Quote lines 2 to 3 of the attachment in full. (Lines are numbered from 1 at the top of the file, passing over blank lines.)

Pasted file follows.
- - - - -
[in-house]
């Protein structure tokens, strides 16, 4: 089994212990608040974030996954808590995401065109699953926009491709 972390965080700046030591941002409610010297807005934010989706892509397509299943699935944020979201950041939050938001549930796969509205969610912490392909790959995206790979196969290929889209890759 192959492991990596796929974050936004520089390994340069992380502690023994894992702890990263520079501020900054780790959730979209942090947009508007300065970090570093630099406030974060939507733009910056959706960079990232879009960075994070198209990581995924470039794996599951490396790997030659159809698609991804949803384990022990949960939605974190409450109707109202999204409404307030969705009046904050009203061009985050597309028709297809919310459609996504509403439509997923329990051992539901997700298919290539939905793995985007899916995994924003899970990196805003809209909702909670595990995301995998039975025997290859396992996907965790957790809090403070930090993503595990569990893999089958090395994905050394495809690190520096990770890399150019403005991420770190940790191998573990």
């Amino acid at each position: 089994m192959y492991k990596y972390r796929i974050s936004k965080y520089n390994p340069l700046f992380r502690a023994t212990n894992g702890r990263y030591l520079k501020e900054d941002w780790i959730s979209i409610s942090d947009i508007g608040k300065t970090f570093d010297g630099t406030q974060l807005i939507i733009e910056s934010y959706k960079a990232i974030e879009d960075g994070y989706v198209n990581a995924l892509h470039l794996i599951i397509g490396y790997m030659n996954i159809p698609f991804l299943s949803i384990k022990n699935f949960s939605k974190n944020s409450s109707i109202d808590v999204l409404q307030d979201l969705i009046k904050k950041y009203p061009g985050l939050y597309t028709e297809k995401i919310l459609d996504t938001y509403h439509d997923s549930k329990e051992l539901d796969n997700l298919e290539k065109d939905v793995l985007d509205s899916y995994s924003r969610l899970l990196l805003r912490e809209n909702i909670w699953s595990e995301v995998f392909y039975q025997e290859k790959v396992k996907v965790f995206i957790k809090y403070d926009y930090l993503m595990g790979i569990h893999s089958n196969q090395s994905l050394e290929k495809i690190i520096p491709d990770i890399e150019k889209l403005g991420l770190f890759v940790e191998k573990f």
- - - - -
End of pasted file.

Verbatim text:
């Protein structure tokens, strides 16, 4: 089994212990608040974030996954808590995401065109699953926009491709 972390965080700046030591941002409610010297807005934010989706892509397509299943699935944020979201950041939050938001549930796969509205969610912490392909790959995206790979196969290929889209890759 192959492991990596796929974050936004520089390994340069992380502690023994894992702890990263520079501020900054780790959730979209942090947009508007300065970090570093630099406030974060939507733009910056959706960079990232879009960075994070198209990581995924470039794996599951490396790997030659159809698609991804949803384990022990949960939605974190409450109707109202999204409404307030969705009046904050009203061009985050597309028709297809919310459609996504509403439509997923329990051992539901997700298919290539939905793995985007899916995994924003899970990196805003809209909702909670595990995301995998039975025997290859396992996907965790957790809090403070930090993503595990569990893999089958090395994905050394495809690190520096990770890399150019403005991420770190940790191998573990």
């Amino acid at each position: 089994m192959y492991k990596y972390r796929i974050s936004k965080y520089n390994p340069l700046f992380r502690a023994t212990n894992g702890r990263y030591l520079k501020e900054d941002w780790i959730s979209i409610s942090d947009i508007g608040k300065t970090f570093d010297g630099t406030q974060l807005i939507i733009e910056s934010y959706k960079a990232i974030e879009d960075g994070y989706v198209n990581a995924l892509h470039l794996i599951i397509g490396y790997m030659n996954i159809p698609f991804l299943s949803i384990k022990n699935f949960s939605k974190n944020s409450s109707i109202d808590v999204l409404q307030d979201l969705i009046k904050k950041y009203p061009g985050l939050y597309t028709e297809k995401i919310l459609d996504t938001y509403h439509d997923s549930k329990e051992l539901d796969n997700l298919e290539k065109d939905v793995l985007d509205s899916y995994s924003r969610l899970l990196l805003r912490e809209n909702i909670w699953s595990e995301v995998f392909y039975q025997e290859k790959v396992k996907v965790f995206i957790k809090y403070d926009y930090l993503m595990g790979i569990h893999s089958n196969q090395s994905l050394e290929k495809i690190i520096p491709d990770i890399e150019k889209l403005g991420l770190f890759v940790e191998k573990f």